On the h4xx0ring of p4sswordZ

Publication date: 4 May 2013
Originally published 2012 in Atomic: Maximum Power Computing
Last modified 04-May-2013.


Greetings, fellow criminals!

Today, I will be discussing recent happy developments in the profitable and entertaining field of stealing other people's Internet passwords.

This used to be quite annoying. Every now and then some idiot would leave ftp.someidiot.com/secret/passwords.txt just sitting there in plaintext, not the salted password hashes that they should have saved.

But usually it wasn't easy to get the hashed passwords, and then it was unacceptably computationally expensive for us to brute-force our way through passwords of ever-increasing length until we found some that matched the hashes. Brute-force cracking is getting faster and faster, but if the brute-forcing time for an 80486 was "one googolplex years", then even if modern hardware can do it a million times as fast, you're still not appreciably closer to the target.

Password hashes still aren't usually salted, of course, which is great. This is the sort of thing that gives computer criminals a reason to get up in the morning; it's one of the great scandals of computing, like how programs still have buffer-overflow vulnerabilities even though that was a solved problem when colour monitors were a luxury.

(Even today, practical IT security can involve the ignoble surrender of making buffer-overflow attacks more difficult, rather than fixing the code that makes them possible.)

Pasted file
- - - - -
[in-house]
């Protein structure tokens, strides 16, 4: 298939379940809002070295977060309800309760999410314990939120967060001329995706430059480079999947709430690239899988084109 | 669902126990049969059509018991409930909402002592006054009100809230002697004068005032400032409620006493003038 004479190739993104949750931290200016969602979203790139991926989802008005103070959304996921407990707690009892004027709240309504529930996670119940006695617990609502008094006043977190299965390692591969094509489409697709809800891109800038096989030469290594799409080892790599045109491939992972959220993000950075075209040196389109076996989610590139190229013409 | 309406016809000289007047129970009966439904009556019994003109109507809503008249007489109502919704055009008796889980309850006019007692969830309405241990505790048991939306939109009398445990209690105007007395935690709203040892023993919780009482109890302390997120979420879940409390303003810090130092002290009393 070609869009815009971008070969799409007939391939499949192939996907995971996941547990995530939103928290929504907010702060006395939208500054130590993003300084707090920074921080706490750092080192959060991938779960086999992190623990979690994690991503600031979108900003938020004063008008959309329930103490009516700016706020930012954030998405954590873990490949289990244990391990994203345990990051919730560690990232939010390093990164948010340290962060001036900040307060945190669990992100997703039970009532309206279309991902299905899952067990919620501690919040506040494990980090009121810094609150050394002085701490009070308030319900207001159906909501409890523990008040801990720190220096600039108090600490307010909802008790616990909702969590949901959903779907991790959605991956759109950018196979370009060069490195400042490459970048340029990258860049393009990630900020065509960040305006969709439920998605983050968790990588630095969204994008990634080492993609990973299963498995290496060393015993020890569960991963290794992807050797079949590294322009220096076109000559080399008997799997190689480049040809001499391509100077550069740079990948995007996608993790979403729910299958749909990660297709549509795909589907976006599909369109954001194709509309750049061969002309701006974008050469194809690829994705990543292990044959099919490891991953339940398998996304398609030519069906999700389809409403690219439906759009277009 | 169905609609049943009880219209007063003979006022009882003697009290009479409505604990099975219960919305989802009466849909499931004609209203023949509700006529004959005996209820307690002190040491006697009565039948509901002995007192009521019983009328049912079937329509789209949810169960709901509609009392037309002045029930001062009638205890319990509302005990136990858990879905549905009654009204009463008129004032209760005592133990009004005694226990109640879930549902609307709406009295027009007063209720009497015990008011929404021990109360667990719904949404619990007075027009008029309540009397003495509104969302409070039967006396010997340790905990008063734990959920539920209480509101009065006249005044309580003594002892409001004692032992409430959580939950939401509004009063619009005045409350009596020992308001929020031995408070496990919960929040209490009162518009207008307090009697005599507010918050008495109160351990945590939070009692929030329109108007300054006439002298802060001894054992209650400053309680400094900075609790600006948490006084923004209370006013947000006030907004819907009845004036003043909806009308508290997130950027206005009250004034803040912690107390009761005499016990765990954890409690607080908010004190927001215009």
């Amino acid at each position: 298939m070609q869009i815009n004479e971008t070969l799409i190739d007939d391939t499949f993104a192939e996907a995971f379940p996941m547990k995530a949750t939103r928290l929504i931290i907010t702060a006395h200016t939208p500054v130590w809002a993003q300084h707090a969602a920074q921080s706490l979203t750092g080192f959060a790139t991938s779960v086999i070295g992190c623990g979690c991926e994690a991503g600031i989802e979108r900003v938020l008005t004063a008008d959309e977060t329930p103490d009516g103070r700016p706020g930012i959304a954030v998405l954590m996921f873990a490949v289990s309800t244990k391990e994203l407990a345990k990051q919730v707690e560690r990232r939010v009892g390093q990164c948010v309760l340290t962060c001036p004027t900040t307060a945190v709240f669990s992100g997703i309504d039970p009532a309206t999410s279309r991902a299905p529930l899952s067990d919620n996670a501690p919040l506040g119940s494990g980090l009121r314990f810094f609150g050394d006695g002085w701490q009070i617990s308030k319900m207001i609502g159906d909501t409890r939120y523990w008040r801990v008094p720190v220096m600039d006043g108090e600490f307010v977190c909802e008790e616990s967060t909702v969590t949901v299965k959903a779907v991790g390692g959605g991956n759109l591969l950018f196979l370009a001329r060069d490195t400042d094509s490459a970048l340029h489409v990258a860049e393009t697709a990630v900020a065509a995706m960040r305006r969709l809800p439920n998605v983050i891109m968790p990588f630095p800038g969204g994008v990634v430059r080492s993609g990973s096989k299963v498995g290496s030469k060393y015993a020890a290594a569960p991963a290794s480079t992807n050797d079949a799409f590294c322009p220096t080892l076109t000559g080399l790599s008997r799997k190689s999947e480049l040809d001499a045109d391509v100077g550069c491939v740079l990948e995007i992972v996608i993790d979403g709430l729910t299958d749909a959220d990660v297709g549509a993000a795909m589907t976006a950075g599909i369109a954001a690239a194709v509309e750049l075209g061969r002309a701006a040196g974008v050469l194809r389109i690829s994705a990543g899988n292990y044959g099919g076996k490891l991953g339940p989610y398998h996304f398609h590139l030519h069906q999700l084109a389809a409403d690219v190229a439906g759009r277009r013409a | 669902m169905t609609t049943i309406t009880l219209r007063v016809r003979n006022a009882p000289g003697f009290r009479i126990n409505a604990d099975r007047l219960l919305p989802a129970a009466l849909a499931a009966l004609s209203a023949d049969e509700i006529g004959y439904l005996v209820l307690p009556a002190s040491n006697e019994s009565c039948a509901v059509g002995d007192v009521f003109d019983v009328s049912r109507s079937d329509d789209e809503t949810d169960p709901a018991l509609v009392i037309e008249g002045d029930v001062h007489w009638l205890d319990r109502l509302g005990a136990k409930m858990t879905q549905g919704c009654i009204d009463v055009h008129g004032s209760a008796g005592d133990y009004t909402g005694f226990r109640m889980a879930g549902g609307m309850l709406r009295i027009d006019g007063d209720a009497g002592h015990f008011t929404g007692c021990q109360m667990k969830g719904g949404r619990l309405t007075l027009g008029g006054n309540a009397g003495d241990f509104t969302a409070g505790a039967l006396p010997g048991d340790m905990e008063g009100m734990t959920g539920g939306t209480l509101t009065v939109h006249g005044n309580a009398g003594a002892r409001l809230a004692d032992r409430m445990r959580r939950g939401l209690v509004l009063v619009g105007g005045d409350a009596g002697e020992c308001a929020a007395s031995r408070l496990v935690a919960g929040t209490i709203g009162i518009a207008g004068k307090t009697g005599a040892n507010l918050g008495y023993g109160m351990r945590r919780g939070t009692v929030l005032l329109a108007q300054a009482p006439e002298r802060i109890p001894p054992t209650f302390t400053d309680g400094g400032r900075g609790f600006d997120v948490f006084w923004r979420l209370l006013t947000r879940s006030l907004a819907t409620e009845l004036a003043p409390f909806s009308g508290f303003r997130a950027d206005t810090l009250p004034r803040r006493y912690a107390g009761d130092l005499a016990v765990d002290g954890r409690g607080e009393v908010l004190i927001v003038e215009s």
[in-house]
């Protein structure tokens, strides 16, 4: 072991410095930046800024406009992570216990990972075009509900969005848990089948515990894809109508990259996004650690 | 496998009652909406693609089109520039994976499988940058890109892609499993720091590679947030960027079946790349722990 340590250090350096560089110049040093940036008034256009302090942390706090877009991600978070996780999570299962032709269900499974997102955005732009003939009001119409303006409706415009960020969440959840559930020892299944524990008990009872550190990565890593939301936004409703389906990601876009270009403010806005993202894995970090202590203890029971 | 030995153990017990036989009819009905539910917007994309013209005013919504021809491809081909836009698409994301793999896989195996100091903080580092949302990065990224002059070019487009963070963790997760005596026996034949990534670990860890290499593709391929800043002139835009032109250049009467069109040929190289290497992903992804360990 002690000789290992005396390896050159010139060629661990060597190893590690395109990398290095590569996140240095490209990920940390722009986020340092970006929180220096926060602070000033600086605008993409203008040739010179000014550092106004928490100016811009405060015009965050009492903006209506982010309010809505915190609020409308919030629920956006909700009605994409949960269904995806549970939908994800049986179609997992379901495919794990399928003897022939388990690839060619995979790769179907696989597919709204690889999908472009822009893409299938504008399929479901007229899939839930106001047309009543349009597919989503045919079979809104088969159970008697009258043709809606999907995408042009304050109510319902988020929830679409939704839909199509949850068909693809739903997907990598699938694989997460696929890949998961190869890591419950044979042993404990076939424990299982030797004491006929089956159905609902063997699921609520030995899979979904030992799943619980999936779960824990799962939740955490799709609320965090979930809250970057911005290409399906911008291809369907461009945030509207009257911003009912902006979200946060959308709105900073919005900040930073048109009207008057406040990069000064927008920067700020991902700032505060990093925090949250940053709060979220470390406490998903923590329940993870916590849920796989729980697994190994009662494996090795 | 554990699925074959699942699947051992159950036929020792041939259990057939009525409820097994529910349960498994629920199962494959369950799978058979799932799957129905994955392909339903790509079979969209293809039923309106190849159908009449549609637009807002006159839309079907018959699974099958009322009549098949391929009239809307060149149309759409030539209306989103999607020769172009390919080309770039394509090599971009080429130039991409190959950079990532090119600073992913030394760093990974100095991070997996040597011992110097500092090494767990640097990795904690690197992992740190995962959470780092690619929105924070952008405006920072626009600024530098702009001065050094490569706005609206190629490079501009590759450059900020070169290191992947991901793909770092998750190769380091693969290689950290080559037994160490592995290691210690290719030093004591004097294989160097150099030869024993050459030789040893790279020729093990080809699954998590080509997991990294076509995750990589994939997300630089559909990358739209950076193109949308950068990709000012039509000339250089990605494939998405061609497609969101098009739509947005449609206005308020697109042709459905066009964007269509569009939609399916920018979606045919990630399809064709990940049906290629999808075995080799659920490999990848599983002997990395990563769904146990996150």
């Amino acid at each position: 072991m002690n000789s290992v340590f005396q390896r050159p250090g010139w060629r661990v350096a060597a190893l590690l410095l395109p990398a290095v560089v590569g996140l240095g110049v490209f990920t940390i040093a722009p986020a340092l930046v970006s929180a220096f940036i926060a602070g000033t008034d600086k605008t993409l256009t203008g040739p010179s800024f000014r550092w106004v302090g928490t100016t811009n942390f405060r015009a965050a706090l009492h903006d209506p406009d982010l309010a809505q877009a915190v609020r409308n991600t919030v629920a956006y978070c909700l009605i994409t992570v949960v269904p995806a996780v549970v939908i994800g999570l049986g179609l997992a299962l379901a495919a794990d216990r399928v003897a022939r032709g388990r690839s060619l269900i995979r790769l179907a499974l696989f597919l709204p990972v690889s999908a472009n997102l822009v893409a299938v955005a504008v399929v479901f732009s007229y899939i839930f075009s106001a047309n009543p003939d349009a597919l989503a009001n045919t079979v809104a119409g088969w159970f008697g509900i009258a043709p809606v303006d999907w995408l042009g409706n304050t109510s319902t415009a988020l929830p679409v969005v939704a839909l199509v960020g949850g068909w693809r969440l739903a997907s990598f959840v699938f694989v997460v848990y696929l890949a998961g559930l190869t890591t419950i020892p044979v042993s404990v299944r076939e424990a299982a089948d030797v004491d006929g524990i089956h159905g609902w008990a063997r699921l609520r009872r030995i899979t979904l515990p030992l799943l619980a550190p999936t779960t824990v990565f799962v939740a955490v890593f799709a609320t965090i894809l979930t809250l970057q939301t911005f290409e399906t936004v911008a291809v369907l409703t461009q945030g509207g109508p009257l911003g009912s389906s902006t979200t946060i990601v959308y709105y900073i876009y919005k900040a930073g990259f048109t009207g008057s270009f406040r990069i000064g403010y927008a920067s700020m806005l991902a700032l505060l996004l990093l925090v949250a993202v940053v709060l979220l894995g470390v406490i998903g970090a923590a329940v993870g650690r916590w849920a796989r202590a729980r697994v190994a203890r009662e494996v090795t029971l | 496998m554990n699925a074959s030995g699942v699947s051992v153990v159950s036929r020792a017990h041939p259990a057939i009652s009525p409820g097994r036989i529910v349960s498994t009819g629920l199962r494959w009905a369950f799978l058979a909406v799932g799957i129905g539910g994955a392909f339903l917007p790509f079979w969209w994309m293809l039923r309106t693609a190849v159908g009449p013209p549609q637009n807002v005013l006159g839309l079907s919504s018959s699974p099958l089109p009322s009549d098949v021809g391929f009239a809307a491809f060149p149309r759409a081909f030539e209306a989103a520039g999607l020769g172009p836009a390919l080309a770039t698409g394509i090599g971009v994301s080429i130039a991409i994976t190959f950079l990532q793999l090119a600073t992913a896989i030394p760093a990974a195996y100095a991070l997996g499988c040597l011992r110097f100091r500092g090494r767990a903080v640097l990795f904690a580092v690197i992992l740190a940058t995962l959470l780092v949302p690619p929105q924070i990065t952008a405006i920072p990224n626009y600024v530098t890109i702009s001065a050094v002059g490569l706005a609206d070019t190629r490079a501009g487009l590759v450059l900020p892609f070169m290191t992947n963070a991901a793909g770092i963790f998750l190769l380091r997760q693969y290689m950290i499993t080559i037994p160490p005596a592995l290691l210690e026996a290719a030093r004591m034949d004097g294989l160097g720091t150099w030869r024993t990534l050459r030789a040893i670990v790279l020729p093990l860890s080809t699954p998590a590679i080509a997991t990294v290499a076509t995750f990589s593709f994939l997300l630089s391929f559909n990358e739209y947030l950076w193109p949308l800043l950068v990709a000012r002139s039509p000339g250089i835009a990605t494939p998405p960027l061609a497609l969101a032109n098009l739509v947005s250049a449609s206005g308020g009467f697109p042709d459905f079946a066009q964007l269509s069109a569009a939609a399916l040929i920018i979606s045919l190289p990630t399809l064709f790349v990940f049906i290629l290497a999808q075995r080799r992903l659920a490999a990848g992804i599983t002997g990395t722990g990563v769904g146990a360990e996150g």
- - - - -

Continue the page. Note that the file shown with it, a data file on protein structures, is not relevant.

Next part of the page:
If someone generates a pseudorandom several-character salt and adds it to the password before they hash it, there'll be no known hashes for us to use and instantly get the password.

There are also several well-known more-processor-intensive hashing systems. They don't put a significant extra load on a system that only has to deal with dozens, or even thousands, of new user accounts per hour, but they make brute-force guessing of passwords to match known hashed values take millions of times as long.

Fortunately, a ridiculous number of Web sites and other password systems stick with the old password-hash systems like SHA-1, which were a good idea when a 486 was a fast PC, but which are becoming less and less of a good idea now.

We, the computer criminals, can avoid the problems with brute-force attacks by doing dictionary attacks - trying words from a list, including both actual real "dictionary words" and common modifications and combinations of those words. That finds the people who thought "passw0rd1" or "jamesbond007" were good enough.

But many passwords are still too complicated for this to work, in which case we had to go back to pure brute-force. And if a password's reasonably long, brute-force remains too slow even when you're running at blinding speed against some file on your own system, let alone if you're trying to use a similar attack against some distant server.

Then affordable computers with gigabytes of RAM and fast CPUs came along, allowing the creation of "rainbow tables". A rainbow table provides the effect of reversing the hash of every possible password of a given length, without requiring impossible amounts of storage space. The storage requirements for rainbow tables were still impossible for a long time, but now that gigabytes of RAM and hundreds of gigabytes of disk space are cheap, the poorest among our criminal brethren can afford them.

You don't need rainbow tables for increasingly long passwords any more, though. Faster CPUs and reprogrammable graphics cards have helped us a lot in this area. Brute-force password-cracking boxes used to have to be supercomputers, then they had to be weird things built out of ASICs and FPGAs at universities and intelligence agencies. Now you can create rainbow tables or ignore them entirely and just brute-force from scratch with a normal PC and a few midrange graphics cards, or a box full of said cards if you're fancy.